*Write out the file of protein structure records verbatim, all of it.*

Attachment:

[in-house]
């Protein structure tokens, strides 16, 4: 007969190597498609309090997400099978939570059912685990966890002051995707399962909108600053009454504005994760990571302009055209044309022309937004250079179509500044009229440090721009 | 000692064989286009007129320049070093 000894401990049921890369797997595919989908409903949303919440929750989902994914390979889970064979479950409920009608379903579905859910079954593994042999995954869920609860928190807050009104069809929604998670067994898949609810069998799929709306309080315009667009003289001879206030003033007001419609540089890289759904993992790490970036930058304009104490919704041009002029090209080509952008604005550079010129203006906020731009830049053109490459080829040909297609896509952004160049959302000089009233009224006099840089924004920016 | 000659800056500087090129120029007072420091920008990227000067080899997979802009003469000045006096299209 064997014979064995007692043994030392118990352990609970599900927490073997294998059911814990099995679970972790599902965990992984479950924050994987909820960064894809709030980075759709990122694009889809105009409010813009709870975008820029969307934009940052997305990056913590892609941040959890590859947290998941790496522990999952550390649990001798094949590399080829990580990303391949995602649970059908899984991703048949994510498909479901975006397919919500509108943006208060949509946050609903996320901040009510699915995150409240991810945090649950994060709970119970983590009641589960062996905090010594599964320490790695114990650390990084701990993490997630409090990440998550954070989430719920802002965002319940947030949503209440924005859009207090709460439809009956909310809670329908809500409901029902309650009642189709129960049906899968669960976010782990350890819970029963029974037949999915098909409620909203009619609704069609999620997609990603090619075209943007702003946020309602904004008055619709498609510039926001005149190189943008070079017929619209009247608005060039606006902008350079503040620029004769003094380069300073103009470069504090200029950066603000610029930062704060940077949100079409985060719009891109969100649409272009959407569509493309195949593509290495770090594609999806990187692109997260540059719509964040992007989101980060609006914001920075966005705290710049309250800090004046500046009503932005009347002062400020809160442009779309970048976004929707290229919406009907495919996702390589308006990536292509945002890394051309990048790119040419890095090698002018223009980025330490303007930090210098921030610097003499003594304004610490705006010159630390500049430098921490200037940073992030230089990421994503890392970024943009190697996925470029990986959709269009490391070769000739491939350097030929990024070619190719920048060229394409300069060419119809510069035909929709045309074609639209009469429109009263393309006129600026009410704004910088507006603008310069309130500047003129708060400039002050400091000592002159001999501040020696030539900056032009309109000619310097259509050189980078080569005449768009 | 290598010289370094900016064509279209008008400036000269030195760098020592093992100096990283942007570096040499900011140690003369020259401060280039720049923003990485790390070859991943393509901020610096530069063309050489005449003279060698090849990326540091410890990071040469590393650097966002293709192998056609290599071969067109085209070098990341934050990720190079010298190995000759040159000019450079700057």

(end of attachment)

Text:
[in-house]
């Protein structure tokens, strides 16, 4: 007969190597498609309090997400099978939570059912685990966890002051995707399962909108600053009454504005994760990571302009055209044309022309937004250079179509500044009229440090721009 | 000692064989286009007129320049070093 000894401990049921890369797997595919989908409903949303919440929750989902994914390979889970064979479950409920009608379903579905859910079954593994042999995954869920609860928190807050009104069809929604998670067994898949609810069998799929709306309080315009667009003289001879206030003033007001419609540089890289759904993992790490970036930058304009104490919704041009002029090209080509952008604005550079010129203006906020731009830049053109490459080829040909297609896509952004160049959302000089009233009224006099840089924004920016 | 000659800056500087090129120029007072420091920008990227000067080899997979802009003469000045006096299209 064997014979064995007692043994030392118990352990609970599900927490073997294998059911814990099995679970972790599902965990992984479950924050994987909820960064894809709030980075759709990122694009889809105009409010813009709870975008820029969307934009940052997305990056913590892609941040959890590859947290998941790496522990999952550390649990001798094949590399080829990580990303391949995602649970059908899984991703048949994510498909479901975006397919919500509108943006208060949509946050609903996320901040009510699915995150409240991810945090649950994060709970119970983590009641589960062996905090010594599964320490790695114990650390990084701990993490997630409090990440998550954070989430719920802002965002319940947030949503209440924005859009207090709460439809009956909310809670329908809500409901029902309650009642189709129960049906899968669960976010782990350890819970029963029974037949999915098909409620909203009619609704069609999620997609990603090619075209943007702003946020309602904004008055619709498609510039926001005149190189943008070079017929619209009247608005060039606006902008350079503040620029004769003094380069300073103009470069504090200029950066603000610029930062704060940077949100079409985060719009891109969100649409272009959407569509493309195949593509290495770090594609999806990187692109997260540059719509964040992007989101980060609006914001920075966005705290710049309250800090004046500046009503932005009347002062400020809160442009779309970048976004929707290229919406009907495919996702390589308006990536292509945002890394051309990048790119040419890095090698002018223009980025330490303007930090210098921030610097003499003594304004610490705006010159630390500049430098921490200037940073992030230089990421994503890392970024943009190697996925470029990986959709269009490391070769000739491939350097030929990024070619190719920048060229394409300069060419119809510069035909929709045309074609639209009469429109009263393309006129600026009410704004910088507006603008310069309130500047003129708060400039002050400091000592002159001999501040020696030539900056032009309109000619310097259509050189980078080569005449768009 | 290598010289370094900016064509279209008008400036000269030195760098020592093992100096990283942007570096040499900011140690003369020259401060280039720049923003990485790390070859991943393509901020610096530069063309050489005449003279060698090849990326540091410890990071040469590393650097966002293709192998056609290599071969067109085209070098990341934050990720190079010298190995000759040159000019450079700057």